Poor Pricing Power

Geoffery Colvin writes about the lack of pricing power for most businesses.

As I talk with businesspeople in all kinds of industries, they keep making the same complaint. They can't raise prices, and it's killing them. Now that the economy is just maybe picking up some speed, they hope they'll finally get back some pricing power. But the hard truth is that the economy has changed, and pricing power isn't simply going to come back—you've got to get it back. And the rules for getting it have changed.

Maybe some industry somewhere isn't loaded with global overcapacity, but I'm still looking for it. The worldwide abundance of capital, one of the business megatrends of our time, has made this capacity glut a long-term fact of life, sitting on top of prices like an anvil. In addition, new competitors arise more quickly and easily than ever in the Info Age; just ask traditional booksellers, insurance agents, and travel agents being hammered by online competitors.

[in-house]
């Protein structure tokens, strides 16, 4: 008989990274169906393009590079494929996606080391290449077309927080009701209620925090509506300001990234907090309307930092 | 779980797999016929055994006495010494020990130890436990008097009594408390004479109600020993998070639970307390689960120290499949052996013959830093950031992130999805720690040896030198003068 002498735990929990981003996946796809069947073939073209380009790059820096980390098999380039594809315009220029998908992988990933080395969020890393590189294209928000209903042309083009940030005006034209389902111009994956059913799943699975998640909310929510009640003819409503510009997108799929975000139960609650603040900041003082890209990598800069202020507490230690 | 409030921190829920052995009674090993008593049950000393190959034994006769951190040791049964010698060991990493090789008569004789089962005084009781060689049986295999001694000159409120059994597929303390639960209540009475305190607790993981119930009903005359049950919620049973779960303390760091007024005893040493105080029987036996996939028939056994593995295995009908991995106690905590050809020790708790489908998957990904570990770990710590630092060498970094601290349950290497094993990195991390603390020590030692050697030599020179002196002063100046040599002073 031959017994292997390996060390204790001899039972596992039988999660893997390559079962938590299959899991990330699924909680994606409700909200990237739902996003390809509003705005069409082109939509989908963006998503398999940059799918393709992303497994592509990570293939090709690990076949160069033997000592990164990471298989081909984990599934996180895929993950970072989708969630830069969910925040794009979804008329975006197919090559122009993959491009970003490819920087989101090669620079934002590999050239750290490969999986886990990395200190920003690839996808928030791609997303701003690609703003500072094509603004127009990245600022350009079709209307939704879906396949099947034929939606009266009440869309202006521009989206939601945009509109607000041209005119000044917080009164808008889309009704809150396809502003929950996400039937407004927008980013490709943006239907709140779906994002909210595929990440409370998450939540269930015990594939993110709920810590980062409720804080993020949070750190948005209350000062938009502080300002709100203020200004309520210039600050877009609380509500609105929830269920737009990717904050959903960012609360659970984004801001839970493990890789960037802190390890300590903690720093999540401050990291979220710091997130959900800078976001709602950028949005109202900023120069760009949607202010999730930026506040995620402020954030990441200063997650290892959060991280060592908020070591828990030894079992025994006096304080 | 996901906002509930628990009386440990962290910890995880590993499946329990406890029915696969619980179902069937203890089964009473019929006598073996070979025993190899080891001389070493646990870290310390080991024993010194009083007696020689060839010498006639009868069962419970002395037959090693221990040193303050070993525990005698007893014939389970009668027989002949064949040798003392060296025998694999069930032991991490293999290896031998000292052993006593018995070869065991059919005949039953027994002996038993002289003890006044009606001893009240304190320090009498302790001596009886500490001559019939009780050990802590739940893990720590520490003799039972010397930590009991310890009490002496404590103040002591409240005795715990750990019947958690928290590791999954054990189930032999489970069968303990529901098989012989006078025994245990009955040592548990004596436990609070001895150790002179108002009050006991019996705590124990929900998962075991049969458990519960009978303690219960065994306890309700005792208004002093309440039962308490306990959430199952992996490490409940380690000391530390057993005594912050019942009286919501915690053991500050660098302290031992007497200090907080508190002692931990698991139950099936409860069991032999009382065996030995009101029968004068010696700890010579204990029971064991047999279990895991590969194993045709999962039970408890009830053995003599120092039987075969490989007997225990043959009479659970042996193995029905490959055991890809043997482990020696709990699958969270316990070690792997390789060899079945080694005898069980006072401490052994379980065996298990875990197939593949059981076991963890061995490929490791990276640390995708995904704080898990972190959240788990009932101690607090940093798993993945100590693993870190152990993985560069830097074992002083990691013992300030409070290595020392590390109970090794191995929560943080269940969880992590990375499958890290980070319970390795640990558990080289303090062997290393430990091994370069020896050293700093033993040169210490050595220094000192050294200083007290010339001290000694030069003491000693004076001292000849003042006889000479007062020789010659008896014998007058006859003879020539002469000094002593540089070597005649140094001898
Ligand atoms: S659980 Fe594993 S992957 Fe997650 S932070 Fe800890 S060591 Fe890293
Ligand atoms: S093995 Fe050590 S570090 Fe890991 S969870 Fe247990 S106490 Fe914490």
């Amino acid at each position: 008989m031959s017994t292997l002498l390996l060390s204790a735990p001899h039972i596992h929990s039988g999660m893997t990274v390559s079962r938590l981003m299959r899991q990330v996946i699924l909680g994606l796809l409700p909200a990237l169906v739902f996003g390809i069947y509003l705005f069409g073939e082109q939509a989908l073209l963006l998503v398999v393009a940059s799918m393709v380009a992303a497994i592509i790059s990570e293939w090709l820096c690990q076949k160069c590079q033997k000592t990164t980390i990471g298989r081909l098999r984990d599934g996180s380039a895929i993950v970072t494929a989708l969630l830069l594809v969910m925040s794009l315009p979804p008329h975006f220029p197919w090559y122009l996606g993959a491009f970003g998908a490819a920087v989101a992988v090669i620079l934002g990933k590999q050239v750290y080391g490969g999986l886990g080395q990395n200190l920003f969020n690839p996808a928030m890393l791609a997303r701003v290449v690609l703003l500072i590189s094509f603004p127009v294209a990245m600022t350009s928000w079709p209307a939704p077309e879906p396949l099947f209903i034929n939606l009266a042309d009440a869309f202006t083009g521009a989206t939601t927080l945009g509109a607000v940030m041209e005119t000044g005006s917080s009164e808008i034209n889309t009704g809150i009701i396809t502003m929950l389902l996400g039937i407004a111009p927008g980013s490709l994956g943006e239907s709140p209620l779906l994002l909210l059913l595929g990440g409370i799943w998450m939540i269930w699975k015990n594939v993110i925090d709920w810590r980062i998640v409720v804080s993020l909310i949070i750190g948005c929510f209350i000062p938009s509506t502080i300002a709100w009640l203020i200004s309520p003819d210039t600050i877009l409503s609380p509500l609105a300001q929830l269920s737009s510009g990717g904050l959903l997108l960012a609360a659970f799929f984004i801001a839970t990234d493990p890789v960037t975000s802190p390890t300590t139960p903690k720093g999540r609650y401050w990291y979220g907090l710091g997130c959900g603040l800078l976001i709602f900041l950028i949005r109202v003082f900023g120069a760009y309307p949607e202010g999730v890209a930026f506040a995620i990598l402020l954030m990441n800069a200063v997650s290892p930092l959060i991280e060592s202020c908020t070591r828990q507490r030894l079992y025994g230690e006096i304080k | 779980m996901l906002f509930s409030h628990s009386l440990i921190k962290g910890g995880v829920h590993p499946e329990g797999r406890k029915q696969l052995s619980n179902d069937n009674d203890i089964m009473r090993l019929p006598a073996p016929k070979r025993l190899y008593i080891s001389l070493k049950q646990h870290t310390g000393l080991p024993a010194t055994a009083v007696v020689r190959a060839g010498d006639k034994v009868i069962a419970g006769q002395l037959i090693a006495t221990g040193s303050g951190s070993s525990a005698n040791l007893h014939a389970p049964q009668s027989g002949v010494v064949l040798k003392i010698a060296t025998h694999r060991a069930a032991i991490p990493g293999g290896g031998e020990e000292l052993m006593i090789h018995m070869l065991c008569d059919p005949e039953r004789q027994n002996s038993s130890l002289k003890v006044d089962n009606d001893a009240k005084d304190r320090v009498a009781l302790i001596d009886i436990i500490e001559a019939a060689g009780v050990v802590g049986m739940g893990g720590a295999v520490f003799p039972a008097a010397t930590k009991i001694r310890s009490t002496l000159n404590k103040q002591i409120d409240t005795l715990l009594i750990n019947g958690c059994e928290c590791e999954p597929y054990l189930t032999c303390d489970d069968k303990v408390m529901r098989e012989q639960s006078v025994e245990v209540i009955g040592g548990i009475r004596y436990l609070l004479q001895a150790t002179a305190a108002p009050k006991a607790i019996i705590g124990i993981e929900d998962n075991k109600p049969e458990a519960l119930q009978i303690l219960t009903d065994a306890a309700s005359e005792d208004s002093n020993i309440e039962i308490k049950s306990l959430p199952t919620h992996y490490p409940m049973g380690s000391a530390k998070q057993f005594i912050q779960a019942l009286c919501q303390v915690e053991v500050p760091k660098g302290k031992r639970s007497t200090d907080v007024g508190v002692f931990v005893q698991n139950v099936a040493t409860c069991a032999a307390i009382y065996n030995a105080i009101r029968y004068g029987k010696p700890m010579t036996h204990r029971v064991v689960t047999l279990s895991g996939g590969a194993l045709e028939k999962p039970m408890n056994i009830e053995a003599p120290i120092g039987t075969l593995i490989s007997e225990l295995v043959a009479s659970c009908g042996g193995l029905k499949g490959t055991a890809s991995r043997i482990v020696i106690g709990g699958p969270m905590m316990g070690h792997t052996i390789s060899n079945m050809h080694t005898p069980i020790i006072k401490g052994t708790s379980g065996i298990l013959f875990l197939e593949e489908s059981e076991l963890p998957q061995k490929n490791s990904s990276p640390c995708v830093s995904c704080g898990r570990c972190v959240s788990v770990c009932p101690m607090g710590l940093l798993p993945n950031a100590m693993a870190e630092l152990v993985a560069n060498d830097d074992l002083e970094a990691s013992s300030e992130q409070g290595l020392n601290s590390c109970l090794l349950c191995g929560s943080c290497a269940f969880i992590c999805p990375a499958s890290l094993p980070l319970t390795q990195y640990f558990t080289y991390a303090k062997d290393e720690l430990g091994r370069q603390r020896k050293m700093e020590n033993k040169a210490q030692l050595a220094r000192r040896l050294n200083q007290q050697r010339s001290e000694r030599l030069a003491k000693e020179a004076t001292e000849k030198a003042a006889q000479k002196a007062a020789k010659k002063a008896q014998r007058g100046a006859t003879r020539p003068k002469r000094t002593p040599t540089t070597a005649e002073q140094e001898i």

It gets worse. Your customers have more information about you and your competitors than you yourself had five years ago, and they can find the best deal available at any moment—a revolution in many industries. As strategy guru Gary Hamel says, if your business model is built on customer ignorance, you're in trouble. And if you sell anything to consumers or small businesses, you cannot escape the price-crushing influence of the most important company in America, Wal-Mart.

He lists some factors that can improve pricing power, but in most industries it will be tough. I read articles like this and I just have to laugh at those people who think corporations control and manipulate us. An educated consumer armed with the relevant information is not a zombie controlled by big business. People often complain that Wal-Mart will take over the world, but they won't. They will slip up sooner or later and someone will use the opportunity to mount a serious challenge. It always happens. We, the consumers, have more power than we think.

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